BRYAN, WILLIAM JOEL
BRYAN, WILLIAM JOEL (1815–1903). William Joel Bryan, son of James and Emily (Austin) Bryan (see PERRY, EMILY AUSTIN BRYAN), was born at Hazel Run in Ste. Genevieve County, Missouri, on December 14, 1815. He attended school at Potosi until 1830. In 1831 he moved to Texas with his mother and stepfather, James F. Perry. He lived in the eastern part of Brazoria County before moving in 1832 to Peach Point Plantation, where Bryan was instructed by a governess at home while his father looked after the plantation, cattle, and property of Stephen F. Austin.
Bryan served in the Texas Revolution in 1835 with the Brazoria County Volunteers and was with his uncle, Stephen F. Austin, during the siege of Bexar. He was with Sam Houston in the retreat of the army across Texas, but was ill with measles at the time of the battle of San Jacinto. He served as an overseer at Peach Point between 1836 and 1839, for which he received $800. In April 1840 he married Lavinia Perry, his cousin by marriage, and settled at Durazno (Spanish for "peach") Plantation, an extension of Peach Point Plantation given to the couple on the occasion of their marriage. There the couple's seven children, four of whom later joined the Confederate Army, were born. The death of Bryan's daughter Eliza at the age of five or six occasioned the opening of Gulf Prairie Cemetery. Durazno Plantation raised cotton, cattle, and, by the 1850s, sugar, but made only a single sugar crop between 1852 and 1858. By 1860 Bryan had real property valued at $176,000, personal property valued at $62,320, and thirty-eight slaves. During the Civil War he fed Confederate troops stationed at the mouth of the Brazos at his own expense. In 1865 he granted the Houston and Texas Central a right-of-way through his land in Brazos County, and a projected townsite, later called Bryan, was named in his honor. Bryan gave the town financial assistance and helped to establish its bank. He dreamed of the development of a deepwater port at the mouth of the Brazos and was involved with George L. Hammeken in promoting the Brazos and Galveston Railroad from Galveston Bay to the Brazos River and in developing municipal real estate at Austinia, near the site of present Texas City. Emily M. Perry deeded fifty-five of the 122 blocks of the town to Bryan and Hammeken on January 16, 1839, and the remainder on February 1. Bryan was a member of the Texas Veterans Association and a Presbyterian after 1894. He died on March 3, 1903, and was buried in Gulf Prairie Cemetery at Peach Point.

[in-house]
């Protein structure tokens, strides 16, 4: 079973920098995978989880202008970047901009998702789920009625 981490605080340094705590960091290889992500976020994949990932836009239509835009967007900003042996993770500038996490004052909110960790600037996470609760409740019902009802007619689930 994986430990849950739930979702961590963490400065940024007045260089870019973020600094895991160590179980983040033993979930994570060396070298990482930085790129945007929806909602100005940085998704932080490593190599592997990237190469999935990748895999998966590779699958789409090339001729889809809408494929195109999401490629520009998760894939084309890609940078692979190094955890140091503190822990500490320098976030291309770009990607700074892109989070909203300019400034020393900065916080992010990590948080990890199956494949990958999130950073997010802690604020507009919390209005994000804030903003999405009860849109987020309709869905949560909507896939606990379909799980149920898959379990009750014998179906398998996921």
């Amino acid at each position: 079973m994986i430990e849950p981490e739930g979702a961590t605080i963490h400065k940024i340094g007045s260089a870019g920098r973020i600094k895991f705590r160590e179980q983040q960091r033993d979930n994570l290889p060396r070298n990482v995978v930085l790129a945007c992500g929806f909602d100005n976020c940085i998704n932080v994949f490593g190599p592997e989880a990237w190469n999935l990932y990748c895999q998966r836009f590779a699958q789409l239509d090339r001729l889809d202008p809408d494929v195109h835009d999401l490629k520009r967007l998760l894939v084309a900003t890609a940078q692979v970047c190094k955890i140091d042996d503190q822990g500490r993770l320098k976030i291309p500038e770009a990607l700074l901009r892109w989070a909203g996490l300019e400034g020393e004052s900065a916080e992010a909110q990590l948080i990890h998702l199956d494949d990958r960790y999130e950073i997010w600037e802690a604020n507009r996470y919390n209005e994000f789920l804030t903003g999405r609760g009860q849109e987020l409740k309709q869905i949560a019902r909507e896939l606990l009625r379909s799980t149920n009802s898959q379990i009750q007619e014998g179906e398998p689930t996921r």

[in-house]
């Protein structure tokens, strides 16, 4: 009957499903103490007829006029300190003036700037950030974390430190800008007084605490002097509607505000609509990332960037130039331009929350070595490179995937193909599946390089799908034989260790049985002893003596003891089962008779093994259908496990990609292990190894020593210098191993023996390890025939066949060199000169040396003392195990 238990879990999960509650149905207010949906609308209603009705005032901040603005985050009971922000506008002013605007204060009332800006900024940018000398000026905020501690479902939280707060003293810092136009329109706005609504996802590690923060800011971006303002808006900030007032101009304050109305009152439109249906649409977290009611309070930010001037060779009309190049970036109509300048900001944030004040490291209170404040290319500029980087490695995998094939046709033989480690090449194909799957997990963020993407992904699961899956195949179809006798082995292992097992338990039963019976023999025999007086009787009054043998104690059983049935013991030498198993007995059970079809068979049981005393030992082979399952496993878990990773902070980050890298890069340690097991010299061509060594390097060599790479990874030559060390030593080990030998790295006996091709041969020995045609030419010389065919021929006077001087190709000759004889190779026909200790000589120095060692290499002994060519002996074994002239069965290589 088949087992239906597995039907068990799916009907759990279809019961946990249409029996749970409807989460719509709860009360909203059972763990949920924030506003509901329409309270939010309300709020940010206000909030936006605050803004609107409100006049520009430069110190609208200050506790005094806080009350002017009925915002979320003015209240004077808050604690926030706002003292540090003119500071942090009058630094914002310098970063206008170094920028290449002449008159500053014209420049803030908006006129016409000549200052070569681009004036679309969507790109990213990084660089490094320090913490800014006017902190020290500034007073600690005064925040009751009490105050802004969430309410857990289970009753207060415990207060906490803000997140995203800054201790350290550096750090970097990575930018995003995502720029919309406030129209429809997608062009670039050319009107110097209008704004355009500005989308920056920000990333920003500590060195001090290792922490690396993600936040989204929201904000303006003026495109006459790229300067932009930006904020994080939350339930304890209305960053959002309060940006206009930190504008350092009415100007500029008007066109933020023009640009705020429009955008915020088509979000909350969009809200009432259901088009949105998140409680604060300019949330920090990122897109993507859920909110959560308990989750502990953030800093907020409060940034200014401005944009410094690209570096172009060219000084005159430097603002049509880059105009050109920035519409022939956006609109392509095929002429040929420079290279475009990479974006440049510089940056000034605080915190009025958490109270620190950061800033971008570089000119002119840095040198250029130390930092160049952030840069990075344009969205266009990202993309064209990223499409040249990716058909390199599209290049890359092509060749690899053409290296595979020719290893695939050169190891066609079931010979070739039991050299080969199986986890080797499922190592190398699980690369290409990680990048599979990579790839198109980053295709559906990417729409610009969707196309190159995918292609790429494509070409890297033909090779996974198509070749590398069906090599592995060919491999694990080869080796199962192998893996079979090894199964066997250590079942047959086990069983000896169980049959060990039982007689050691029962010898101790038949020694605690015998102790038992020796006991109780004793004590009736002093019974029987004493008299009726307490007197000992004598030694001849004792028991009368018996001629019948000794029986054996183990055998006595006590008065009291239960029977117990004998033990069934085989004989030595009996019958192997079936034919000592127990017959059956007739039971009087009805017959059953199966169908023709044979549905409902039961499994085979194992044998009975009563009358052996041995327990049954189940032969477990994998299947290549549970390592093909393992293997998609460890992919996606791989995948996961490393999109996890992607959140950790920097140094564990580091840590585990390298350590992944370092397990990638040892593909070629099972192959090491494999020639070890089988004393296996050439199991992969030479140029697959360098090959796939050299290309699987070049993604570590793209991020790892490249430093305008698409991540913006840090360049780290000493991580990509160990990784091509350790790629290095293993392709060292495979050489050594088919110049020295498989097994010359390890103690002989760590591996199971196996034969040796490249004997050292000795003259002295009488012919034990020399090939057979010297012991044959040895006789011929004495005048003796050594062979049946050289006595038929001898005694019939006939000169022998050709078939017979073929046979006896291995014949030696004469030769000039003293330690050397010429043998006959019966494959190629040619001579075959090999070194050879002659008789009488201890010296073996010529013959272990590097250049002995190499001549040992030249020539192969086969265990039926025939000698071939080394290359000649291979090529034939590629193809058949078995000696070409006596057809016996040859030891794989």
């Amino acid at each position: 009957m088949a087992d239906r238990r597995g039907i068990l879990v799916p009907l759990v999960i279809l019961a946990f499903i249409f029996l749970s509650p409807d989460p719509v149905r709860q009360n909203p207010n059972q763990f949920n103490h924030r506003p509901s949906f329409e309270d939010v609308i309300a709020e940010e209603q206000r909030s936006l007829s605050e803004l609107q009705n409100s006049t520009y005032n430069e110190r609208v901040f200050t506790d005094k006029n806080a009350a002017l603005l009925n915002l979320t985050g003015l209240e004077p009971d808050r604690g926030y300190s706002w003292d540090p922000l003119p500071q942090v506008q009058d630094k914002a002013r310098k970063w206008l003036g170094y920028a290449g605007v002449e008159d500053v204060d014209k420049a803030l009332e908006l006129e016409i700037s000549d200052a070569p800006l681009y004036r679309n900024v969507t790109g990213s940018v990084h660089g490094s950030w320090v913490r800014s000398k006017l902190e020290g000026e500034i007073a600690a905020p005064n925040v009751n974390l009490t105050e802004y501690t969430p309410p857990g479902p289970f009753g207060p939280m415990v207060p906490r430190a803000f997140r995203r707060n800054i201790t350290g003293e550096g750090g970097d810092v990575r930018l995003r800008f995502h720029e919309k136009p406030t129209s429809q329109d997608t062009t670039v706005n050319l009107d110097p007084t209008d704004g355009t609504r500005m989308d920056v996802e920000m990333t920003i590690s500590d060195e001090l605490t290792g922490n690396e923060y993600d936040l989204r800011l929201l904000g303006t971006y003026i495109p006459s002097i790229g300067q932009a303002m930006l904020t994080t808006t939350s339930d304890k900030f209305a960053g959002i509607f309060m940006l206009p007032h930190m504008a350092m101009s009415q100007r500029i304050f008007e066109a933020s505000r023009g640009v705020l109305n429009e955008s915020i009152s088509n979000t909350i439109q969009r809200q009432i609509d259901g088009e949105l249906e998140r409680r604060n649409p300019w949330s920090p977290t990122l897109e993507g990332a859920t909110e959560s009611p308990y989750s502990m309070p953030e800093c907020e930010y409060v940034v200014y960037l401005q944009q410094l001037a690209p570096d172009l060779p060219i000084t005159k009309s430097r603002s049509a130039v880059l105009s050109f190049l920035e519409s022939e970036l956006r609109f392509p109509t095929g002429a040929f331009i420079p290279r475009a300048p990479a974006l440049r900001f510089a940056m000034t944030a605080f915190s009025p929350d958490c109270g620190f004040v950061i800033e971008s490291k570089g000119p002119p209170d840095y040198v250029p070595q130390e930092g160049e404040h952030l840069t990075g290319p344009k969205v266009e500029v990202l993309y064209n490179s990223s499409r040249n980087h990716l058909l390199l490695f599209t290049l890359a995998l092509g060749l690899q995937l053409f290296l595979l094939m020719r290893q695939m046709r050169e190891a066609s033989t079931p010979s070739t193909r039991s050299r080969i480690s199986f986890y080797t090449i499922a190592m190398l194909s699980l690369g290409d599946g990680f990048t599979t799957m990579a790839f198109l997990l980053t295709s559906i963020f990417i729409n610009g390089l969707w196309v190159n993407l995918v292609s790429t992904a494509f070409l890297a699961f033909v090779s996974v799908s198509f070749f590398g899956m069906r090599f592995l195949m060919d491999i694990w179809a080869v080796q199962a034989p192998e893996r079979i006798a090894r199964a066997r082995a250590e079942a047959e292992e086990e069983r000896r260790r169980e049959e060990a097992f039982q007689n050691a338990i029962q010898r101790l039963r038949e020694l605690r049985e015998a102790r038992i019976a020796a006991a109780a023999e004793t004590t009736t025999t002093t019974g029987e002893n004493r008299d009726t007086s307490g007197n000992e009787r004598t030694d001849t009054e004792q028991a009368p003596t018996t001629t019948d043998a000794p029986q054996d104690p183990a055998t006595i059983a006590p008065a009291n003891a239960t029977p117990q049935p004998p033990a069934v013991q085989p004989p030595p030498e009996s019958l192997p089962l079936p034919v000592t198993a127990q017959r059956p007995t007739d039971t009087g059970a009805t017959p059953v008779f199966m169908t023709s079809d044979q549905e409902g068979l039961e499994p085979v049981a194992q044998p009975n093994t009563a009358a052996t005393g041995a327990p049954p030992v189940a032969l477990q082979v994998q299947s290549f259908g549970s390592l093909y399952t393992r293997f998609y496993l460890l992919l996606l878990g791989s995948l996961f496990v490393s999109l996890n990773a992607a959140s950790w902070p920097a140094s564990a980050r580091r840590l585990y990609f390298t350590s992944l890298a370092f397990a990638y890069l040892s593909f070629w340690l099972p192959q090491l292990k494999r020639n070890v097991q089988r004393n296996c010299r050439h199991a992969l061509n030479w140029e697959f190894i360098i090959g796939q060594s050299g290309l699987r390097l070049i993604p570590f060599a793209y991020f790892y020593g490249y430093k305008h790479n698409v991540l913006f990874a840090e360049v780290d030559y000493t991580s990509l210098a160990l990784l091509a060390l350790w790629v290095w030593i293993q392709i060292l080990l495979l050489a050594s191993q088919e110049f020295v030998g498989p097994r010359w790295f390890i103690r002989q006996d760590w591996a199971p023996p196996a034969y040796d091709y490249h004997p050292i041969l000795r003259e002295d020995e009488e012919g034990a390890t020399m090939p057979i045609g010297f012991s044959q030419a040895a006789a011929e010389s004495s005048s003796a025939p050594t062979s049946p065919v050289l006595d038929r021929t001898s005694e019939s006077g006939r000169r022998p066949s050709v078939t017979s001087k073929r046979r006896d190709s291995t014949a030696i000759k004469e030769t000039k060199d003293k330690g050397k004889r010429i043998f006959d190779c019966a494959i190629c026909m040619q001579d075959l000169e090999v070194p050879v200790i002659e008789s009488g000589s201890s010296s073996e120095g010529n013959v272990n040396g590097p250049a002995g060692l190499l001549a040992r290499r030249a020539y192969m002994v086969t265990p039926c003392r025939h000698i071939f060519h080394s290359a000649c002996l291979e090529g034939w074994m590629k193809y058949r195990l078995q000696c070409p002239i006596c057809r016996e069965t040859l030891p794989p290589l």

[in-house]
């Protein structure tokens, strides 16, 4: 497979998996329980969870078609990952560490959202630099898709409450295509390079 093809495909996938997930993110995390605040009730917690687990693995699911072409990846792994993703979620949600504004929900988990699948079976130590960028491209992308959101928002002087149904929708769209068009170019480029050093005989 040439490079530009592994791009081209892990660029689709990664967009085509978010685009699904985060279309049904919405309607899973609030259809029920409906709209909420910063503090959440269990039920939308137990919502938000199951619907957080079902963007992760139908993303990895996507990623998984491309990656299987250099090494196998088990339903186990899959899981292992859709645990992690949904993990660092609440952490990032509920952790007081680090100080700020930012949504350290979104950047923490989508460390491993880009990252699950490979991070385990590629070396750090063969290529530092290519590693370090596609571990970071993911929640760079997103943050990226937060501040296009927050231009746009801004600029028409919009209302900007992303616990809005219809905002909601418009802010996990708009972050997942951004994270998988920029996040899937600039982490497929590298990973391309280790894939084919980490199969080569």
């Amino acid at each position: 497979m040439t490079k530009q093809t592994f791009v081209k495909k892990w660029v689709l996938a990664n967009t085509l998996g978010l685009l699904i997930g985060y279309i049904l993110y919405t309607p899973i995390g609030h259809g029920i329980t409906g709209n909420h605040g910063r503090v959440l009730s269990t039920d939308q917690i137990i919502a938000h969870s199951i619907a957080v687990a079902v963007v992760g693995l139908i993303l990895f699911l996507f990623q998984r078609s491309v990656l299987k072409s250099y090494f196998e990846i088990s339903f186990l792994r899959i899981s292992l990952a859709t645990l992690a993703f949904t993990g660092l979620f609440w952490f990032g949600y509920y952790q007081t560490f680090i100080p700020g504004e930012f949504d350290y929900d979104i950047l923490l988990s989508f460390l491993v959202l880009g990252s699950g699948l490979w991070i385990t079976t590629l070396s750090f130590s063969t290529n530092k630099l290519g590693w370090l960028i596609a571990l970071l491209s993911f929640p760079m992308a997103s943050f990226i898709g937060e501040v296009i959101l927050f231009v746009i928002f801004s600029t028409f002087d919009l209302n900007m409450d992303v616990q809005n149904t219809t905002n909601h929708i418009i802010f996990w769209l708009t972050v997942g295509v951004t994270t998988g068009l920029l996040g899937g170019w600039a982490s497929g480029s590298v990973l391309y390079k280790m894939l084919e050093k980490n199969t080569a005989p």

Nanetta Key Burkholder, The 1860 Census of Brazoria County (Brazosport, Texas: Brazosport Genealogical Society, 1978). Abigail Curlee, "History of a Texas Slave Plantation," Southwestern Historical Quarterly 26 (October 1922). C. W. Raines, Year Book for Texas (2 vols., Austin: Gammel-Statesman, 1902, 1903). Southwestern Historical Quarterly, Texas Collection, July 1953.
The following, adapted from the Chicago Manual of Style, 15th edition, is the preferred citation for this article.Lillian Childress, "BRYAN, WILLIAM JOEL," Handbook of Texas Online (http://www.tshaonline.org/handbook/online/articles/fbrat), accessed May 22, 2013. Published by the Texas State Historical Association.